- Use a twin needle for the waistband and hems for a professional (and easy) finish. Make sure to et your sewing machine for a twin needle. Practice a straight stitch using the twin needle to adjust the stitch length until satisfied with the result.
- Use pattern weights when cutting out knit pajamas. The pattern weights help keep the pattern pieces in place and the knit from shifting.
- Use a rotary cutter and self-healing mat to cut knit pajamas. A rotary cutter produces the most accurate edges while swiftly and cleanly cutting each piece. (Featured rotary cutter is Havel’s 45mm Rotary Cutter and Double-Sided Rotary Cutting Mat)
- Create several pair of knit pajamas (pants, tops or both) by stitching them up to a certain point, and then finishing them together. Stitch the legs and crotch seam of each pair. Then, stitch the waistband for each pair. Next, hem each pair. This way no one gets left behind when you’re under the gun to get them finished by Christmas day!
- When creating kid pajama pants, cut the length longer than expected. It’s always good to have too much along the lower edge than not enough. Plus, kids grow so fast and the extra hem allowance can then be let out as the child grows for longer wearing time.
HEMMING KNIT PAJAMAS
Stabilize the knit fabric edges in one of two ways to avoid the fabric stretching during sewing. If the edge is stretched, a “wavy” hem results. Unless this is the look you’re going for, the edge needs stabilizer.
- Place a strip of Sulky Sticky Fabri-Solvy™ along the folded fabric edge before stitching. This stabilizer is completely water-soluble. Cut a strip slightly wider than the hem. Remove the paper backing and place the sticky side against the fabric fold. Stitch through all layers using a twin needle or stretch stitch. Either soak the hems in running water after construction or throw the knit pajamas in the washing machine to remove the stabilizer completely.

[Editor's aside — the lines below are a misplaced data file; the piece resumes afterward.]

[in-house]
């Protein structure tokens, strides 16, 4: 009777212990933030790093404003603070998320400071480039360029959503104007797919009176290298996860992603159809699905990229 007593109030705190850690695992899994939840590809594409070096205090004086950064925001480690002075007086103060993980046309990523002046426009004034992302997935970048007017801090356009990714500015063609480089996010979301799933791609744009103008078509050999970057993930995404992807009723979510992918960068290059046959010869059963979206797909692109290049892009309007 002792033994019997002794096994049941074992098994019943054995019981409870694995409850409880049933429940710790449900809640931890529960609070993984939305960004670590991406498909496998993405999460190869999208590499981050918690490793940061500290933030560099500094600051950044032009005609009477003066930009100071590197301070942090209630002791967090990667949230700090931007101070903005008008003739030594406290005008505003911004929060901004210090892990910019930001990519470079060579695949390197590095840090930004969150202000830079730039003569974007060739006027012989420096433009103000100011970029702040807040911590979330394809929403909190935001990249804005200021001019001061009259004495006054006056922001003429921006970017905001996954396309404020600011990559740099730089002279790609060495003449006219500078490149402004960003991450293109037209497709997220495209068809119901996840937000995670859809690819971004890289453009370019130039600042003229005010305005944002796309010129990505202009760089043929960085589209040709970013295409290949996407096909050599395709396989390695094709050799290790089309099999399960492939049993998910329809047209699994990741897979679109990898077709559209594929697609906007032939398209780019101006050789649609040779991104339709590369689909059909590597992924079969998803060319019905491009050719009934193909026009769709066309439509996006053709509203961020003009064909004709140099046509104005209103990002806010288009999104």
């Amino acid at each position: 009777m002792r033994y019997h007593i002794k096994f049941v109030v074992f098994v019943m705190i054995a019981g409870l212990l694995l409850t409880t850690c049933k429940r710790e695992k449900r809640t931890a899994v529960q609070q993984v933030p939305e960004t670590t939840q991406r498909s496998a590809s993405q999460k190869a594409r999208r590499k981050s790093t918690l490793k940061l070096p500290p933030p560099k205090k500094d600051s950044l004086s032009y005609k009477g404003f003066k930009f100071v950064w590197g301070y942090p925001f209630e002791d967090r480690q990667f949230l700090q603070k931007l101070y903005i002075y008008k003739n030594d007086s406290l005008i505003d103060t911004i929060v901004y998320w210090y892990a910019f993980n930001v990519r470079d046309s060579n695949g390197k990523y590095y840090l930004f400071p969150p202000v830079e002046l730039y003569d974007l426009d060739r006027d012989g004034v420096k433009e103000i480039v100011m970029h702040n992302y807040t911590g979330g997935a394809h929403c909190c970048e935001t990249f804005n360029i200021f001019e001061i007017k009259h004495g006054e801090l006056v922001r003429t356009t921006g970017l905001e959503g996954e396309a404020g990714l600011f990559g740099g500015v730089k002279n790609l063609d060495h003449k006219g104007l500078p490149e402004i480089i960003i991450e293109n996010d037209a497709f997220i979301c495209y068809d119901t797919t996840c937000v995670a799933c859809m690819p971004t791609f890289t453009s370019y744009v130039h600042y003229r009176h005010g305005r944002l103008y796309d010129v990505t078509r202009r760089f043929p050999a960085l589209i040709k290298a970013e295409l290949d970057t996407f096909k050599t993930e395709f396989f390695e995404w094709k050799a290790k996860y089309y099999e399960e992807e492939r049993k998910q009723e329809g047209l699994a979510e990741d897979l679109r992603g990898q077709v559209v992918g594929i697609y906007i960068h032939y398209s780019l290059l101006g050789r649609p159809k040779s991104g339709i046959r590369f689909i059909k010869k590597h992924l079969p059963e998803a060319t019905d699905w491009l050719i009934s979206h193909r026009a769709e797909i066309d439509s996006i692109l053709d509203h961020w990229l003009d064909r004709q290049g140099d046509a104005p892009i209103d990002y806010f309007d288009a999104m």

2. Place a strip of Sulky Tear-Easy™ along the hem edge. This stabilizer is NOT sticky, so secure it with a few stitches at the beginning of the seam, and then continue sliding it under the hem edge while stitching. When stitching is complete, carefully (very carefully) tear away the stabilizer to remove it completely.
The hem wrong side looks like a wide zigzag or stretch stitch, while the right side looks like a row of double stitches. This is the beauty of a twin needle!
KNIT PAJAMAS – PANT CONSIDERATIONS
Use 50 wt Cotton + Steel thread by Sulky for knit pants construction. The lighter weight thread allows the seams to lay flat, which is especially nice when constructing legging-style pajamas that are tighter against the body.
When inserting a waist elastic, if the pattern directs, use a safety pin to guide the elastic through the casing. Don’t forget to leave the opening, especially when using a stretch stitch that’s a bit more difficult to remove with a seam ripper! To help remember to leave an opening, place double pins at the opening beginning and end. This jogs your memory so you’re sure to keep that area free of stitching.
Enjoy making knit pajamas for your family for any holiday! Let me know the patterns you like to use in the comments below.